The Kezayis Revolution - announcing the fabulous sefer by Rabbi Hadar Margolin, which presents the same arguments that I brought but in a more yeshivish manner. He also brings an astonishing array of evidence that many recent charedi gedolim likewise held that a kezayis is very small, including even the Chazon Ish! Best of all, the entire sefer can be freely downloaded.

Finally, two notes regarding The Biblical Museum of Natural History:

First, there are lots of tours over the next few weeks, including before Pesach as well as Chol HaMoed. But they are rapidly filling up, so if you'd like to come, book your tour as early as you can!

Second, we are really looking for people who support our goals of educating the entire spectrum of society about the relationship between Torah and the natural world, and who want to be part of our mission. To join the museum as a patron, please see for details. We can now arrange tax-deductible donations in Israel, the UK and Canada, as well as the US. For easy online donations, please click this link. Thank you for supporting our mission!


  1. I always thought the Rationalist spelling was....KezayiT

    1. Actually both Ashkenazic and Sephardic pronunciations of Hebrew are highly inaccurate: the correct, historical voicing of the letter ת without a דגש is th like the English word thaw.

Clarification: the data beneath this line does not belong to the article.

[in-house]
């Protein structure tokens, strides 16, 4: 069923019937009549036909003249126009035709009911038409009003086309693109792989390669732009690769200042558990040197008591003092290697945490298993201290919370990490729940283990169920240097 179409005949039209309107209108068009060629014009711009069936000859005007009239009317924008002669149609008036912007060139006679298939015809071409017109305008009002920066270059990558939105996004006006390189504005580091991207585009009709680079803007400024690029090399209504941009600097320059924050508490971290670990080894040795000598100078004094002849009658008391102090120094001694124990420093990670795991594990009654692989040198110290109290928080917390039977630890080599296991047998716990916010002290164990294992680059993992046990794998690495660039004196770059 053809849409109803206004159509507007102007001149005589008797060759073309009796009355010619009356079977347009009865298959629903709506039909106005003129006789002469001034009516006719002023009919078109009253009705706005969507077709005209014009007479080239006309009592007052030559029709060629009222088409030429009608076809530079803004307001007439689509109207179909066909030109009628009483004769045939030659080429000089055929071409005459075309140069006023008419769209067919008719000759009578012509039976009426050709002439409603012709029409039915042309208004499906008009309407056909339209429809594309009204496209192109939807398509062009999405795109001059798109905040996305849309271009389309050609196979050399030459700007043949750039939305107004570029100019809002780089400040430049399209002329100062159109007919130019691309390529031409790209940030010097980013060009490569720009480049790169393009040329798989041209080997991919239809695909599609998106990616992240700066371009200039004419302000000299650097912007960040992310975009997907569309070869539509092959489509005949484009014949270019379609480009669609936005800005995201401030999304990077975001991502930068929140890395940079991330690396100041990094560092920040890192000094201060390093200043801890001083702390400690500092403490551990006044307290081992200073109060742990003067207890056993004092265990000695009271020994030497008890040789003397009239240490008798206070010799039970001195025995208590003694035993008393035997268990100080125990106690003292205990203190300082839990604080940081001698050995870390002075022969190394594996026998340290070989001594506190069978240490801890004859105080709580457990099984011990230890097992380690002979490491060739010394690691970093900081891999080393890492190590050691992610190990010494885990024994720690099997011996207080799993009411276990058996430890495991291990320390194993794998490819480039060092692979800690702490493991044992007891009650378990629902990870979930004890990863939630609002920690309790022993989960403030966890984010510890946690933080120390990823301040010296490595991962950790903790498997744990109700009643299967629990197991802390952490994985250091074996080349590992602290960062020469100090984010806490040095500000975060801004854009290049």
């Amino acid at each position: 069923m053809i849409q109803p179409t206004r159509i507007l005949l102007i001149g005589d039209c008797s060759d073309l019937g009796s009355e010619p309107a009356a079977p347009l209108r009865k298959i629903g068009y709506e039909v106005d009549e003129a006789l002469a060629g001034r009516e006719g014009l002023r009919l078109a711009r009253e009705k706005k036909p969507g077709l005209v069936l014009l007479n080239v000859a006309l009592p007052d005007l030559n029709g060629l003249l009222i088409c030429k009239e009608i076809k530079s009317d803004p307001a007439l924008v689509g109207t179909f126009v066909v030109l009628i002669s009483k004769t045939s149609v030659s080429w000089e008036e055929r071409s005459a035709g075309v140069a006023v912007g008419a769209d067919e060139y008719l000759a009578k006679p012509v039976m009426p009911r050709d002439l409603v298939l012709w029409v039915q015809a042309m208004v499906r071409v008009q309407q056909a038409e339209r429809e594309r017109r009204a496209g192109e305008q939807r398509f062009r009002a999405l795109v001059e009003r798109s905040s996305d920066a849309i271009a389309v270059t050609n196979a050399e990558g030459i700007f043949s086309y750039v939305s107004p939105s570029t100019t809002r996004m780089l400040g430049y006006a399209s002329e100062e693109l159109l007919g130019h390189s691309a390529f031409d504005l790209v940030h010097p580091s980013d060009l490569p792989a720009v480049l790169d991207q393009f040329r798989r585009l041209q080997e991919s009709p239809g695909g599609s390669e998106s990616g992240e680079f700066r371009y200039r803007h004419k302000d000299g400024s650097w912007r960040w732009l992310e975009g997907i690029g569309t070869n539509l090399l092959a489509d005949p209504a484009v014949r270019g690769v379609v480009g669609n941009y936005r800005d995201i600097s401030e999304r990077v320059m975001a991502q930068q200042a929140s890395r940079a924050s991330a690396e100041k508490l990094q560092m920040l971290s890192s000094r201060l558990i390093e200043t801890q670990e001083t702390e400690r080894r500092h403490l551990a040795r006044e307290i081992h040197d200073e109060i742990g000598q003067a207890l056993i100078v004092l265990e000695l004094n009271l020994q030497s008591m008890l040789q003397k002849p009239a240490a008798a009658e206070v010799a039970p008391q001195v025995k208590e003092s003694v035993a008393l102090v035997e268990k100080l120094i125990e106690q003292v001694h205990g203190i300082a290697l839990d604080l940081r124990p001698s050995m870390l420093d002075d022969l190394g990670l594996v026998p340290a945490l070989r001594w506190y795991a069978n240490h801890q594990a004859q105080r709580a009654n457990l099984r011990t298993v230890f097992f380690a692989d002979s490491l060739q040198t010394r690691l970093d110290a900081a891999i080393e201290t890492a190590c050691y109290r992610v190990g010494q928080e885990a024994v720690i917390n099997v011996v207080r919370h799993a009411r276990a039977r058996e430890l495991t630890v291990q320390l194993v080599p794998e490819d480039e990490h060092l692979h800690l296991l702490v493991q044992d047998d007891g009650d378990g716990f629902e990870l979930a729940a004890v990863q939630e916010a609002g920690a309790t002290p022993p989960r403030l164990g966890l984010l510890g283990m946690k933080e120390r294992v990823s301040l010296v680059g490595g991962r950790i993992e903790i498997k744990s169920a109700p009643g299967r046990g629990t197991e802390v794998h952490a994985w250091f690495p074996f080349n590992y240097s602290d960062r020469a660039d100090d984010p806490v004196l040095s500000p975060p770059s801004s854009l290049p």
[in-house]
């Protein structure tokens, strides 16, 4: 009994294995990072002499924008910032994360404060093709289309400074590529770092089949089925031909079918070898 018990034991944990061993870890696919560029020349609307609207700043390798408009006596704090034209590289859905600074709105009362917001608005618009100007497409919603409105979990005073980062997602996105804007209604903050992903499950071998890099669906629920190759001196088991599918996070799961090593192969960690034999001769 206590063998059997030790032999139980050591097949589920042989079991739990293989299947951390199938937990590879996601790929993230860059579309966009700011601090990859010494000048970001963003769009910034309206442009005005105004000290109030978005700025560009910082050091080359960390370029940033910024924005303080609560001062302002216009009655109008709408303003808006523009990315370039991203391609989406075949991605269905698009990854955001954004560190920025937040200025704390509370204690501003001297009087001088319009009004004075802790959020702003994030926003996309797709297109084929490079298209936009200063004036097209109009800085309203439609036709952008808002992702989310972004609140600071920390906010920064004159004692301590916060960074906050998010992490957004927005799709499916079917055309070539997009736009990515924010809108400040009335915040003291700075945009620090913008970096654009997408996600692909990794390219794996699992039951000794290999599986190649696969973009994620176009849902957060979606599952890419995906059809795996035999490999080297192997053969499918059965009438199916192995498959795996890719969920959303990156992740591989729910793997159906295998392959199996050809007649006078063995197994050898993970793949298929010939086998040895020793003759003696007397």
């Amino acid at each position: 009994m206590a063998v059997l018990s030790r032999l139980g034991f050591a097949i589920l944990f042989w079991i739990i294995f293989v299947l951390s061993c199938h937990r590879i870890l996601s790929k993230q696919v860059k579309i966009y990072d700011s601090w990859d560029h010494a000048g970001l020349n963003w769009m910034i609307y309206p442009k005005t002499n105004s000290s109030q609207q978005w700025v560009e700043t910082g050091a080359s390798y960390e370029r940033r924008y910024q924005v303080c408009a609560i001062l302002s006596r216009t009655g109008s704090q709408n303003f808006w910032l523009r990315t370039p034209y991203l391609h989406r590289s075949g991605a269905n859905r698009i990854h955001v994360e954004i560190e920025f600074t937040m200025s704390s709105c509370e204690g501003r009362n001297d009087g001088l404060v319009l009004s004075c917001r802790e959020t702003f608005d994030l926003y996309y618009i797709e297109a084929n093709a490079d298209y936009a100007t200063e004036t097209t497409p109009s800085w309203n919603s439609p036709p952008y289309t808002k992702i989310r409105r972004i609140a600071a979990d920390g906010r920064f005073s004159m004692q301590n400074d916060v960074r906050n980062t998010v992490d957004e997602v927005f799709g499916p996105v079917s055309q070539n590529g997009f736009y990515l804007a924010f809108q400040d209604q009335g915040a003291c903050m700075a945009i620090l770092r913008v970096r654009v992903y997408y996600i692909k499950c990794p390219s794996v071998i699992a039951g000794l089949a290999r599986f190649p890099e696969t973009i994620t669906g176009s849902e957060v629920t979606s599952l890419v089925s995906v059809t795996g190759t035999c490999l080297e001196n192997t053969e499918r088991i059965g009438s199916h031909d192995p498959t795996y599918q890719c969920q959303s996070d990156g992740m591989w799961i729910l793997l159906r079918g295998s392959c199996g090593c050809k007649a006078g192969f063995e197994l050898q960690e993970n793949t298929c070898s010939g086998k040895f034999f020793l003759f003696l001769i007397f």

So really כזית = k'zai-yith

    2. For what it's worth, it's kezayiTH. Modern Hebrew is almost as bad as Ashkenazi Hebrew, in some ways worse.

    3. josh, I wouldn't be so sure of ancient pronunciations of Hebrew. We know that there were tribal differences as reflected in the 'shibolet(s)' test for the b'nei Efra'im (they, apparently, had difficulty with the combination 'sh' and 'saf' sounds. Your pronunciation of a 'taf' without a digest appears to be of Spanish origin which was carried over into English (for example, 'sabbath') by the original Spanish Sefardi immigrants to the new world.

      Y. Aharon

    4. While the 'th' sound may not be entirely precise, we know that both the Ashkenazi and Modern Hebrew pronunciations are wrong. Ashkenazim pronounce it such that it's indistinguishable from Samech or Sin, while Modern Hebrew doesn't differentiate between the two states at all.